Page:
I came across an article the other day about a firm attempting to bring production of its products back to the U.S. from China. Dansko, a company based in this country, makes 80% of its clogs in China and 20% of its clogs in Italy. The owners of Dansko, Mandy Cabot and her husband Peter Kjellerup, have just completing a plan for a new line of Dansko shoes to be manufactured in the states as early as next year. According to Ms. Cabot, the difficulty in making shoes here as opposed to China is not wage rates but the fact that China has lots of shoe factories and trained cobblers. Since the 1980s, footwear manufacturers moved production to China and later Vietnam to take advantage of incredibly cheap labor rates. Mind you some firms, such as New Balance, have members of our extended American family manufacture their shoes; a couple of New Balance team members are pictured above.
Reshoring, the practice of firms bringing their manufacturing facilities back to this country, is growing in popularity. For me there is nothing so frustrating at going to buy a product that used to be made in this country only to discover that it is now made overseas. So here is my plan. You, me, and as many members of our extended American family that want to join in, will start urging firms to bring their manufacturing facilities back to our shores. As I have been pointing out for the past six months, buying American made products is not going to break the Bank at Monte Carlo. In fact, prices for American made goods are reasonable.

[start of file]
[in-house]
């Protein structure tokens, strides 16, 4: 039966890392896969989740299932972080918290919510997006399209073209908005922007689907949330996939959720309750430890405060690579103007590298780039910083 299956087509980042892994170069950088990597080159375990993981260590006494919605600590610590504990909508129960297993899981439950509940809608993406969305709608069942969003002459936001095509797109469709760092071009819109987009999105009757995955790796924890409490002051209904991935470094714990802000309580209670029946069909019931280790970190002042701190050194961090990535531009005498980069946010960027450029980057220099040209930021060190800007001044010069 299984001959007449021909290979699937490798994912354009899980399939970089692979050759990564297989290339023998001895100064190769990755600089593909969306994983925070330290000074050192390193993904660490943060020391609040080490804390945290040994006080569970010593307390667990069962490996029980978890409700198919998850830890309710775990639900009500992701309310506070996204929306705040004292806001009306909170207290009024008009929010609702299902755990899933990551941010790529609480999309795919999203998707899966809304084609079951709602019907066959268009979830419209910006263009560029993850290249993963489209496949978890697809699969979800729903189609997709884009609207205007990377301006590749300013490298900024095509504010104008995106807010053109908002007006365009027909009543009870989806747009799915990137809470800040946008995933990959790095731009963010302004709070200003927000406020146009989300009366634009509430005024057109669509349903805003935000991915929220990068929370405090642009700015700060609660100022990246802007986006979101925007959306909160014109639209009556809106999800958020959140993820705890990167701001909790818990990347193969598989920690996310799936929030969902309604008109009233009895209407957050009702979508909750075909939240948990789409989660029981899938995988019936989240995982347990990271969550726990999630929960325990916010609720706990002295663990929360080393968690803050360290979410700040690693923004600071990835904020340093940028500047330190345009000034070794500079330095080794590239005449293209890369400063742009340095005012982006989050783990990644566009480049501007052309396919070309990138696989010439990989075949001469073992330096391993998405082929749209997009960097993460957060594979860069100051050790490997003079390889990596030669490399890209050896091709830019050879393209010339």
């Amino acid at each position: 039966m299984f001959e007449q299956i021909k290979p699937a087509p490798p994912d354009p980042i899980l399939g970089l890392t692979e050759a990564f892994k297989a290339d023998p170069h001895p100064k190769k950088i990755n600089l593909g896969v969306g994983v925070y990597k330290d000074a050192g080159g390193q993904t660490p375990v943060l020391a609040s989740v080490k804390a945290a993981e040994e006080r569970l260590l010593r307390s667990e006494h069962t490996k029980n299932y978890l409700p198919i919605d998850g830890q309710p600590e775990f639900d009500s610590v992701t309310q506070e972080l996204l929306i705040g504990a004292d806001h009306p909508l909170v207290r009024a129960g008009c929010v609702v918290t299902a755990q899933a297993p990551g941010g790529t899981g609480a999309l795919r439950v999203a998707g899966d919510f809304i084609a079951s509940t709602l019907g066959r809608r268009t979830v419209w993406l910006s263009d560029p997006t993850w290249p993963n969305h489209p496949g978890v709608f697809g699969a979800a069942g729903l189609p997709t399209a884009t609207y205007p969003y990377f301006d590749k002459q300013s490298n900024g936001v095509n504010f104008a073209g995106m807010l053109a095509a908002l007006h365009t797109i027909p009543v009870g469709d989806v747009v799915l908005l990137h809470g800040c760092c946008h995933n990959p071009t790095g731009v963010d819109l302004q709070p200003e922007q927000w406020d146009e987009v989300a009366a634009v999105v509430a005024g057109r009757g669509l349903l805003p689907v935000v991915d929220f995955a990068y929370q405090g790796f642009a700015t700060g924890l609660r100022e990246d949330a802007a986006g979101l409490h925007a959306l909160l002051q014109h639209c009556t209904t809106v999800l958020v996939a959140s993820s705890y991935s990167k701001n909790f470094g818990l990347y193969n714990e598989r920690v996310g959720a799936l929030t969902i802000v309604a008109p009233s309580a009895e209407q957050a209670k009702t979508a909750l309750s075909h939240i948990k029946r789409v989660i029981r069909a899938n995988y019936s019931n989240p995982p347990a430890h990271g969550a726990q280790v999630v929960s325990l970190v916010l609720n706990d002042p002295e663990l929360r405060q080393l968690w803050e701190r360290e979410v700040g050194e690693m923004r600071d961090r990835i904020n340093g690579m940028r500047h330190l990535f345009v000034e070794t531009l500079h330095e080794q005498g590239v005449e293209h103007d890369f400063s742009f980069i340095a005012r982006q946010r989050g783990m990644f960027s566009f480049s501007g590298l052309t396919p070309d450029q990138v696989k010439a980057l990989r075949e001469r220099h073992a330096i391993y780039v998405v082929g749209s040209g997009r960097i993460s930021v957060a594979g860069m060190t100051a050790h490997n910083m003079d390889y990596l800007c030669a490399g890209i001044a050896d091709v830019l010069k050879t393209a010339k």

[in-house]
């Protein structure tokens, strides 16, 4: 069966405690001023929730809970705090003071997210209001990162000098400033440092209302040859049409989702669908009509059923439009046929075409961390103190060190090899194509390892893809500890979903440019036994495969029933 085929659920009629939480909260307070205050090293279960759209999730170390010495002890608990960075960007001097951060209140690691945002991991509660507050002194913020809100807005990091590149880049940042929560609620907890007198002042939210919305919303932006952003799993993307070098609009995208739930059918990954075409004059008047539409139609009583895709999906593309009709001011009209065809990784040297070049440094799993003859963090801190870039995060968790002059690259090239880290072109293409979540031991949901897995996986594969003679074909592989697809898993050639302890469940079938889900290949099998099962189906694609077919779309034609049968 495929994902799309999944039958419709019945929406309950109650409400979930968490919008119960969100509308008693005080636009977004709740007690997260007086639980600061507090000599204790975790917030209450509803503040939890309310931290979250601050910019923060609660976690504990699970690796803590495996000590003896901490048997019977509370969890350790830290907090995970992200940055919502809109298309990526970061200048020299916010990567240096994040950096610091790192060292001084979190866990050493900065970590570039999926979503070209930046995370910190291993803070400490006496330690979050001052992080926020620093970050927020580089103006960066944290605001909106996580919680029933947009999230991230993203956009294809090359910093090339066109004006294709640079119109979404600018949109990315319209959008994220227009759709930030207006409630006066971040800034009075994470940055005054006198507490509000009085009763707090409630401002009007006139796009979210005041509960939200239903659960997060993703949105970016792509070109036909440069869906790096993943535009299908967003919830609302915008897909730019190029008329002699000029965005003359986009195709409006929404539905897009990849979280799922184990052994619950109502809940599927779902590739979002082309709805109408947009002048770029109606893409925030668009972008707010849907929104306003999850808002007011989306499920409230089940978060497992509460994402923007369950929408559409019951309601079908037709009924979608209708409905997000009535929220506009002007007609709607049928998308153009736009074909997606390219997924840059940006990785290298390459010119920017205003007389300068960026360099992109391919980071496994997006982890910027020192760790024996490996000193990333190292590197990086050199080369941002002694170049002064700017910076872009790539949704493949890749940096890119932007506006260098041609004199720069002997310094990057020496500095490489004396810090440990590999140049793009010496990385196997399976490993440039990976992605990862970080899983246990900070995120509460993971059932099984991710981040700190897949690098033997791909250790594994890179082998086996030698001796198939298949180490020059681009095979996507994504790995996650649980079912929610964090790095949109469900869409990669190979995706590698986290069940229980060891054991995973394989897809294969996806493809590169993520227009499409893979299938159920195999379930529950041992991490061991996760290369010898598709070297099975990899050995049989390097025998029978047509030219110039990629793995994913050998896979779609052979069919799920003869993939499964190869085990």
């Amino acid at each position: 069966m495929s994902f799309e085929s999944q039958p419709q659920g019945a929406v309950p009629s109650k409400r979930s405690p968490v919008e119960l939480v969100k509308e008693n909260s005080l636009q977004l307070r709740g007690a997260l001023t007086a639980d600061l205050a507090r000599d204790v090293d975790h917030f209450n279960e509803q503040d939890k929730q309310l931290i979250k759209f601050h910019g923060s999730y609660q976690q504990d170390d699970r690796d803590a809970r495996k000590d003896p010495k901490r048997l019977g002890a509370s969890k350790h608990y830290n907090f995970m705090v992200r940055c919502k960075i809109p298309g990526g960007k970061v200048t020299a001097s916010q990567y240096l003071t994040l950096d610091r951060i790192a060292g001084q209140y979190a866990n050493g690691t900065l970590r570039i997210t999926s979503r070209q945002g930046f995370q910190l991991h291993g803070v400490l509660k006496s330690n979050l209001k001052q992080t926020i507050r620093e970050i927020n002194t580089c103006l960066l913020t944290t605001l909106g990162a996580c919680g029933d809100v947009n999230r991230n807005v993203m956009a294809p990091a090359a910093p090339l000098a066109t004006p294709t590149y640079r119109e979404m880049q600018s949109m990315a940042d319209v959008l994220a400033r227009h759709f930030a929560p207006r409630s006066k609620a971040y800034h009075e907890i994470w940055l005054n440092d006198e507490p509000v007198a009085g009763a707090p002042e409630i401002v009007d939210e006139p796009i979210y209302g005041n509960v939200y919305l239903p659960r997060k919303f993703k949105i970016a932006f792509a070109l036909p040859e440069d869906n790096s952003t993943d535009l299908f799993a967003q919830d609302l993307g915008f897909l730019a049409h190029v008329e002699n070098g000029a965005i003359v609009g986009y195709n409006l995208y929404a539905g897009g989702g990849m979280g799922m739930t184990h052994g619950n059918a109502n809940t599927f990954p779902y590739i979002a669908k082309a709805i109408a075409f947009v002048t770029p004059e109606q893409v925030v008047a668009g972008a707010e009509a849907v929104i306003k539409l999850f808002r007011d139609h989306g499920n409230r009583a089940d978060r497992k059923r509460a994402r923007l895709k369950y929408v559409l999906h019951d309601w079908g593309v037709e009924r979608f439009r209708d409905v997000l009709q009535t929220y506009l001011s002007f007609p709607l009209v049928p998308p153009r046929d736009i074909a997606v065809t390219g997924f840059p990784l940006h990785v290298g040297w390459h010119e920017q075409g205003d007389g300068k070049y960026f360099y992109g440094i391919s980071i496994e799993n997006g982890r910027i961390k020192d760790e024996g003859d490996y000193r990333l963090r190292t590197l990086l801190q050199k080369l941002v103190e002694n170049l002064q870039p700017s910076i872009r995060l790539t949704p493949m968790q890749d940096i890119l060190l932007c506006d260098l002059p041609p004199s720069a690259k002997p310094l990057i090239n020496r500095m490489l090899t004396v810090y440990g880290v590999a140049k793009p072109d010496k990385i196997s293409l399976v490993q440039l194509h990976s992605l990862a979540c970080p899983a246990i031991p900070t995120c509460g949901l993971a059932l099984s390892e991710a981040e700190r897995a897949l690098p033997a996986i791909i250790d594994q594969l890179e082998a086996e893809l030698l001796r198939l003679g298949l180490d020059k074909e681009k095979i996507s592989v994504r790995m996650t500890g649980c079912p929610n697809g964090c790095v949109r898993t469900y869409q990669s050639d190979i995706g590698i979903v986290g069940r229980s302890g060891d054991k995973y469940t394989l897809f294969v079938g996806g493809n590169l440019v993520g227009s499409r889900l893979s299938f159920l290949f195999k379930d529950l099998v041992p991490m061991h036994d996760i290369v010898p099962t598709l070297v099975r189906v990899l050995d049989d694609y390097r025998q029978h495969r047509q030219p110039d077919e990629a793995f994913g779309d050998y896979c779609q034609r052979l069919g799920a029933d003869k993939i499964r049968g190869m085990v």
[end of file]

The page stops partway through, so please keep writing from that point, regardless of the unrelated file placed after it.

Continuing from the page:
Hart Schaffner Marx Grey Flannel Pinstripe suit on sale on their website? $284.00
So, this week’s target of the “Bring It Home” campaign is the Apple Corporation. As I have said on many occasions, Apple used to manufacture their products in this country and they could do so again. So I urge you to write (Apple 1 Infinite Loop Cupertino, CA 95014), call (408.996.1010) or email Apple and tell the cheerful Apple person that you want to buy an iPad, iPhone or Apple computer that is not only designed in this country, but is also made here. If you like this idea, tell your friends. Call your friends, email your friends, even tweet your friends. Put the idea up on your Facebook page. Who knows, Apple might listen. Even if they don’t, we will have at least put the issue on Apple’s radar. You never know, if enough of us joined in this campaign, we might just help create a whole slew of manufacturing jobs for members of our extended American family. Now wouldn’t that be outstanding!